Welcoming refugees may have ushered in Merkel’s final act

In this Monday, Feb. 26, 2018 file photo German Chancellor and party chairwoman Angela Merkel waves during the party convention of the Christian Democratic Union CDU in Berlin, Germany. (AP)
Updated 06 December 2018
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Welcoming refugees may have ushered in Merkel’s final act

  • Opening Germany’s doors to more than a million refugees may come to define Chancellor Angela Merkel’s legacy
  • Syrians and Iraqis fleeing conflict in the Middle East dubbed the chancellor “Mama Merkel”

BERLIN: Opening Germany’s doors to more than a million refugees may come to define Chancellor Angela Merkel’s legacy, a landmark moment in her career that sparked a backlash which could hasten her political exit.
It was “the decision of her life,” weekly Die Zeit judged recently, ahead of a vote on Friday that will crown a new head of the center-right Christian Democratic Union (CDU) party Merkel has led since 2000.
Late summer 2015 saw hundreds of thousands of refugees attempt to reach Europe in often appalling conditions — prompting Merkel to welcome those who found themselves stuck in Hungary.
After completing the journey to the Austrian-German border by coach or train or even on foot, many were welcomed by Germans with bouquets of flowers, food and other supplies.
Syrians and Iraqis fleeing conflict in the Middle East dubbed the chancellor “Mama Merkel,” the compassionate European who had offered them shelter — often in requisitioned gym halls or disused barracks.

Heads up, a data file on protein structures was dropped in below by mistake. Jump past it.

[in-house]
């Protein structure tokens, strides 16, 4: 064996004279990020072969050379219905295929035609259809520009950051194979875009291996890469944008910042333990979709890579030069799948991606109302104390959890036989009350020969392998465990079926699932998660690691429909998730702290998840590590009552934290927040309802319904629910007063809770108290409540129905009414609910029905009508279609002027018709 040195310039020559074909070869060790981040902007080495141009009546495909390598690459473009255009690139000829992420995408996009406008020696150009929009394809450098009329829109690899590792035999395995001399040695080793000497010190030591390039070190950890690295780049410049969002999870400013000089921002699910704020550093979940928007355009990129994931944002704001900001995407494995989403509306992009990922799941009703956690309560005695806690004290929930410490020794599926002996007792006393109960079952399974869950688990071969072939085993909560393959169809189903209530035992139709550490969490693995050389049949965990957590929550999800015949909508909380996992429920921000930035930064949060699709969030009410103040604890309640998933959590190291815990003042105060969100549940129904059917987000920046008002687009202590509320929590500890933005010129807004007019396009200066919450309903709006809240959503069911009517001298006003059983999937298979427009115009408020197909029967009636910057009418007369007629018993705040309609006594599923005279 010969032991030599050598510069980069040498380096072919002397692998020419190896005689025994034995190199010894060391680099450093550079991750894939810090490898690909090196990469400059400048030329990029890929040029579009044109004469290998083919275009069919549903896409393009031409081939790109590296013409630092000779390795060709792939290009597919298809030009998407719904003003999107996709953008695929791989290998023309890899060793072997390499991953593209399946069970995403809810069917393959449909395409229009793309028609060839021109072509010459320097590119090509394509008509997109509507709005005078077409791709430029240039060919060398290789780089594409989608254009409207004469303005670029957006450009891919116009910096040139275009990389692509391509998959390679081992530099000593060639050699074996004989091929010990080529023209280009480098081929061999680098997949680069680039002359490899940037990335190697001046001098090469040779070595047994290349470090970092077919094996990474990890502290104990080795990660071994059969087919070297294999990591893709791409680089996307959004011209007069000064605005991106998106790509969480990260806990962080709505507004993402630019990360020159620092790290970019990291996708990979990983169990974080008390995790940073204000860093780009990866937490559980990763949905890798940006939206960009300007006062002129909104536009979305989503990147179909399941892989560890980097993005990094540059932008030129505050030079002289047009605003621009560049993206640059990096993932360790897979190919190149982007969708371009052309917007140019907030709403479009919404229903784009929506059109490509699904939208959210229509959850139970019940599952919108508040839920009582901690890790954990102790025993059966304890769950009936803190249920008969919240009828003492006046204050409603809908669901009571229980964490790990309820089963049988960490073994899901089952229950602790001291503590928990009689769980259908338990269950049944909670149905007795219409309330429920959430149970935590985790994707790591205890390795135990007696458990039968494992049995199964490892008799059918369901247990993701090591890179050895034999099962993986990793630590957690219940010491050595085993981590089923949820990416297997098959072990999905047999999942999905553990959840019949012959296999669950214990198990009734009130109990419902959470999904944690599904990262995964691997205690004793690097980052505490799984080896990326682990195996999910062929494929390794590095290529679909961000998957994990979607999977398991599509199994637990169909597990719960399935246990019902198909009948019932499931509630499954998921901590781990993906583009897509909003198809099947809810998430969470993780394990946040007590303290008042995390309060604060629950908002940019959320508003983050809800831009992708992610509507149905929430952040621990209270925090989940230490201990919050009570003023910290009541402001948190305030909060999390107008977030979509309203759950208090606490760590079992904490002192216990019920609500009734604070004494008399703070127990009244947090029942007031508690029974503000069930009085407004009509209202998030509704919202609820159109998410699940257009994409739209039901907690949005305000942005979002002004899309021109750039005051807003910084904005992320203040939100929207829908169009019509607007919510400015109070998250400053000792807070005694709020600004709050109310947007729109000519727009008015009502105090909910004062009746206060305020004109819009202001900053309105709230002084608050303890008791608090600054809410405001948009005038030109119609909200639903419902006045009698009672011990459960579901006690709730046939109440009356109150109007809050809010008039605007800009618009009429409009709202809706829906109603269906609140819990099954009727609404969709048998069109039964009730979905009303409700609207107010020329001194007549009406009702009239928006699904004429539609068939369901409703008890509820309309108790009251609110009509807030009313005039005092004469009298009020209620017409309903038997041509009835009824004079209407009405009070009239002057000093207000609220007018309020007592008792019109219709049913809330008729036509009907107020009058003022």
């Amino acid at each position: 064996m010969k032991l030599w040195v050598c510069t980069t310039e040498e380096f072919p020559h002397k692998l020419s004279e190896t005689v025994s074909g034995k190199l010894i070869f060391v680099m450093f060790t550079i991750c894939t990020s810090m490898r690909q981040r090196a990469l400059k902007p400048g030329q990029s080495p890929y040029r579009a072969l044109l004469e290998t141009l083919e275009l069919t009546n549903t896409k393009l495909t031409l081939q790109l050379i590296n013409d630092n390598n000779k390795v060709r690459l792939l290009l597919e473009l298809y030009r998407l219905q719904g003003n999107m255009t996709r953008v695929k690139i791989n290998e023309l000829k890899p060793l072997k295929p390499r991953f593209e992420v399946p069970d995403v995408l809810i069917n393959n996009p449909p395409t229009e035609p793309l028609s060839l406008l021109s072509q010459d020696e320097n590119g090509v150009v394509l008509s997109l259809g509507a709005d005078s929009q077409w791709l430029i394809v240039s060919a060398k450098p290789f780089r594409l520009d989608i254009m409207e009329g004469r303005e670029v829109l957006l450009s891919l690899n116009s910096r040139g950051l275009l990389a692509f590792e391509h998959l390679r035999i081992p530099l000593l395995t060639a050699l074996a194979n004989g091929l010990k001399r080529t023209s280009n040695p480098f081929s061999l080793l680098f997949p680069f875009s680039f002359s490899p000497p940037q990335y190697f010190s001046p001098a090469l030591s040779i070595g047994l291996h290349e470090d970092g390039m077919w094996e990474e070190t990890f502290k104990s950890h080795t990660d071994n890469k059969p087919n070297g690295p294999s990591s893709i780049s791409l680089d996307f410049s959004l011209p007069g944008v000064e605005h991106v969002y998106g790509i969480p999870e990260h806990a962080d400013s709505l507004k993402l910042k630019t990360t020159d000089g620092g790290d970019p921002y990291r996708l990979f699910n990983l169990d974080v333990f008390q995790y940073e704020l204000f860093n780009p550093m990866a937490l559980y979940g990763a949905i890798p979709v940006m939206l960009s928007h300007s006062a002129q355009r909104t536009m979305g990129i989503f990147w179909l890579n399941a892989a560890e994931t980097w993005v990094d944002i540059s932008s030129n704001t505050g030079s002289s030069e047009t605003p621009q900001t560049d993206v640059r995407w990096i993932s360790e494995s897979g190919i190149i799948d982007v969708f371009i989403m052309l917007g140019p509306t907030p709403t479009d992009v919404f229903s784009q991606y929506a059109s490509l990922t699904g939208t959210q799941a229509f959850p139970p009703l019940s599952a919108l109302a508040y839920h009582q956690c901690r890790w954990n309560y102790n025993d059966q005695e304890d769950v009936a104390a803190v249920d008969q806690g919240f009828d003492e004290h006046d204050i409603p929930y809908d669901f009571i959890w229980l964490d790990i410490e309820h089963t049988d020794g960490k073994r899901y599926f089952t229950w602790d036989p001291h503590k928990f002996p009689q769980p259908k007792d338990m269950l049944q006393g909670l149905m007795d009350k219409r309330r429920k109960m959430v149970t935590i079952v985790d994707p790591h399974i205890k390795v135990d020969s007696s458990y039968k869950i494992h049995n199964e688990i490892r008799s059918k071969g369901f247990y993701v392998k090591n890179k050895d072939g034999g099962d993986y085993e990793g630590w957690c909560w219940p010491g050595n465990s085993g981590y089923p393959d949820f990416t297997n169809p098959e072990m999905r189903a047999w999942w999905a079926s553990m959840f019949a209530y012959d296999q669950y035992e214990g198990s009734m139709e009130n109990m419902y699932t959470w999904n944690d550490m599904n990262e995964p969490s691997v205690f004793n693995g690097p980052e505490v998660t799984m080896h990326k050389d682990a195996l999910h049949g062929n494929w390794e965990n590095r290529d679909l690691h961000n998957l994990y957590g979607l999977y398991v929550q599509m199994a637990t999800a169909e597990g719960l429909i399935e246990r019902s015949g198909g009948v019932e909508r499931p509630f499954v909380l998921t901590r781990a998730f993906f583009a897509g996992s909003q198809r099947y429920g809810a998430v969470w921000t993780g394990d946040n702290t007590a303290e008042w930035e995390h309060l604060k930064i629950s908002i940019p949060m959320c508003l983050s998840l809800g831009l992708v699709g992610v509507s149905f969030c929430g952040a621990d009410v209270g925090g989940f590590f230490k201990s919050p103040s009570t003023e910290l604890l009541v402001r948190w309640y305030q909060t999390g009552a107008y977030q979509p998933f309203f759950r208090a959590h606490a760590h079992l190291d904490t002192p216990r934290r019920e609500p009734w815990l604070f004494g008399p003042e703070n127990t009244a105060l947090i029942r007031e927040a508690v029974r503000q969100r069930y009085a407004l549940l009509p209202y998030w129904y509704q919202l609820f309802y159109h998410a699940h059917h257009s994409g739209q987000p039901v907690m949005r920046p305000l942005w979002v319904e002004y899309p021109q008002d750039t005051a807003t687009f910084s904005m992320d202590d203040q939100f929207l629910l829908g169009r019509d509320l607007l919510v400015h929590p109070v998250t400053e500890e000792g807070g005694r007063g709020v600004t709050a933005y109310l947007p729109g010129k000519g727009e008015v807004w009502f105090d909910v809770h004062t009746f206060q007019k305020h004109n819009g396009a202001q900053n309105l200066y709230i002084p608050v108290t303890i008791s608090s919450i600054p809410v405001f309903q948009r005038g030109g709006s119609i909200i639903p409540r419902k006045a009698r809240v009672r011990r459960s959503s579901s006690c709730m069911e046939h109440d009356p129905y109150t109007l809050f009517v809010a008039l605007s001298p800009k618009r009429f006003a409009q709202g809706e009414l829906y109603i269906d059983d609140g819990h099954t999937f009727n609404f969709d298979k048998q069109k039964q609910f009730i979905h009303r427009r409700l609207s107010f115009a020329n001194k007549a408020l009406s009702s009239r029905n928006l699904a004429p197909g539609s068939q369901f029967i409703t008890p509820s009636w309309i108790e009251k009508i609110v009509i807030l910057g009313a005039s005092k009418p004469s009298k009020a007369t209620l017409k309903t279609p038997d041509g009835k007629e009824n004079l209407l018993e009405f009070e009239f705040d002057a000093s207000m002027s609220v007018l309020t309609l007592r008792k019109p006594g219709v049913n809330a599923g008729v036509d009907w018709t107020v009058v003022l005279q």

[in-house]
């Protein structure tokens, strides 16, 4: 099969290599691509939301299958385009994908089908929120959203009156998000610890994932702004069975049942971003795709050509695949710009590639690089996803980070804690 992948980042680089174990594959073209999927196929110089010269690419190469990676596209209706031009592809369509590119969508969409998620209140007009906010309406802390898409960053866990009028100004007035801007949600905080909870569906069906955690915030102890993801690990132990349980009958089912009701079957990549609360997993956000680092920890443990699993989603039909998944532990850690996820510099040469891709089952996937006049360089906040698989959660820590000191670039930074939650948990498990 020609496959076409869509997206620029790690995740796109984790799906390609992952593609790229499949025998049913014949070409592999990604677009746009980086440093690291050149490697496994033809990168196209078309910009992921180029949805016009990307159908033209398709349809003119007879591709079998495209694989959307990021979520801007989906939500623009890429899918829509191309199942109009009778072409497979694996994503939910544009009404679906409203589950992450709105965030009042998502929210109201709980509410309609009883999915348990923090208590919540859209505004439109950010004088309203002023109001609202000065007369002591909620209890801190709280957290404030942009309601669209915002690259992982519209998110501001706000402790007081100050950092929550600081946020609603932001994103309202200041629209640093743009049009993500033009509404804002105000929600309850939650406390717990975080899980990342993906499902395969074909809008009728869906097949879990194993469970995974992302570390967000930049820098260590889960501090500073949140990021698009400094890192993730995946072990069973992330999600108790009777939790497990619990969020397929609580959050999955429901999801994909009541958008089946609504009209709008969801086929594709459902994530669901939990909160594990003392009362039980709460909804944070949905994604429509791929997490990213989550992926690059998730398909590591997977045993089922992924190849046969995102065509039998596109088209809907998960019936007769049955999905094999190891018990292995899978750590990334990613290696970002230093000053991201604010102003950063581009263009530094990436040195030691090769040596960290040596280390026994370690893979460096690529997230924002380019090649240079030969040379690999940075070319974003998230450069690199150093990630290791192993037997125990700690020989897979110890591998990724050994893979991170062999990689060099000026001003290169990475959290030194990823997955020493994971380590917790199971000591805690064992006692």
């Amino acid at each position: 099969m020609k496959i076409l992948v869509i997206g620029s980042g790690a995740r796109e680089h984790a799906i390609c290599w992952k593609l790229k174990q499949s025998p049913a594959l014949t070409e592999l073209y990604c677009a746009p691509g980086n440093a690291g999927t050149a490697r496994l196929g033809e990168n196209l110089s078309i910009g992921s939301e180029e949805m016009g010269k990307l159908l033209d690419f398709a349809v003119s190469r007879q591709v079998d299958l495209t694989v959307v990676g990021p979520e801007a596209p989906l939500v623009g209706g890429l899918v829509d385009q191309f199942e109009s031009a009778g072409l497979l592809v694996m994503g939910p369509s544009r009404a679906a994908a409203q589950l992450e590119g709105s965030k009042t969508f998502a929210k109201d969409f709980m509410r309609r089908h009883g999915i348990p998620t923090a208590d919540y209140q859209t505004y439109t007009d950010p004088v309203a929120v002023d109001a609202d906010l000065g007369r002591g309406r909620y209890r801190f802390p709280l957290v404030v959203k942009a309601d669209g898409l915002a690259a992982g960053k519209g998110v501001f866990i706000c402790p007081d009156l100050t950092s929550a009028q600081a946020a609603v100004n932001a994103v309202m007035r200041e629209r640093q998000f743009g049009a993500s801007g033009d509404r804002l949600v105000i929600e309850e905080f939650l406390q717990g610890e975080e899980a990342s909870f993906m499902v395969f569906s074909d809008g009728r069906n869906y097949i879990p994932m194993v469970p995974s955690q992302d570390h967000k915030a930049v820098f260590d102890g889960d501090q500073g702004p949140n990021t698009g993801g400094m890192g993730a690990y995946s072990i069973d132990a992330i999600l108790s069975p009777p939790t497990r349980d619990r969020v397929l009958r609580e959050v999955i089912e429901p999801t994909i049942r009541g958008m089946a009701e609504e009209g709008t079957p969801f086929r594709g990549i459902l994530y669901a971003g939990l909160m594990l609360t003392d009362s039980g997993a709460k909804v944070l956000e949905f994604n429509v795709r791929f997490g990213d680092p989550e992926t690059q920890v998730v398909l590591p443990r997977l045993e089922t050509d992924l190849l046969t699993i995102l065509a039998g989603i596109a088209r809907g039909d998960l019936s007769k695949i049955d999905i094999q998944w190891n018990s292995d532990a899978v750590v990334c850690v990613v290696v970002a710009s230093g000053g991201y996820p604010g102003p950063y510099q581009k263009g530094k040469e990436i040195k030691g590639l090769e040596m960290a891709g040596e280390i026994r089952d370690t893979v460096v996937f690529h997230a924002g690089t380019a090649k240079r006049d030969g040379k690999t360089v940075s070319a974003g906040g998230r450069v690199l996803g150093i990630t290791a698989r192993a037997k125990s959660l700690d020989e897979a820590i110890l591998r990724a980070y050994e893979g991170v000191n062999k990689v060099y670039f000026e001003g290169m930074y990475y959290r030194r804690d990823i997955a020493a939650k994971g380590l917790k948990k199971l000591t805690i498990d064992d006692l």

The nickname is “just a joke, it oversimplifies things,” says Rami Rihawi, a 22-year-old Syrian from Aleppo who arrived in Berlin in late 2015, spending seven months living with 300 other people in a gym.
“But she will go down in history” for the choices she made back then, he predicted.
Rihawi met Merkel in 2017 when she visited a training center for young computer programmers where he was studying, before he was hired as a software developer at a start-up.


UK lawmakers impede path to no-deal Brexit in parliamentary vote

Updated 6 min 22 sec ago
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UK lawmakers impede path to no-deal Brexit in parliamentary vote

  • House of Commons passed a motion Thursday
  • Thursday's 315-274 Commons vote saw several ministers abstain

LONDON: British lawmakers have put a roadblock in the path of any attempt to take Britain out of the European Union without a divorce deal.
The House of Commons passed a motion Thursday that stops the government from suspending Parliament in the weeks before the UK's scheduled Oct. 31 departure date.
Boris Johnson, who is likely to be elected Britain's new prime minister next week, has not ruled out such a suspension if lawmakers try to block his Brexit plan. He says the country must leave the EU on schedule, even if that means quitting the bloc without a divorce deal.
Most economists say a no-deal Brexit would batter the economy, and a majority of lawmakers opposes leaving without an agreement.
Thursday's 315-274 Commons vote saw several ministers abstain rather than support the government's call to keep suspending Parliament as an option.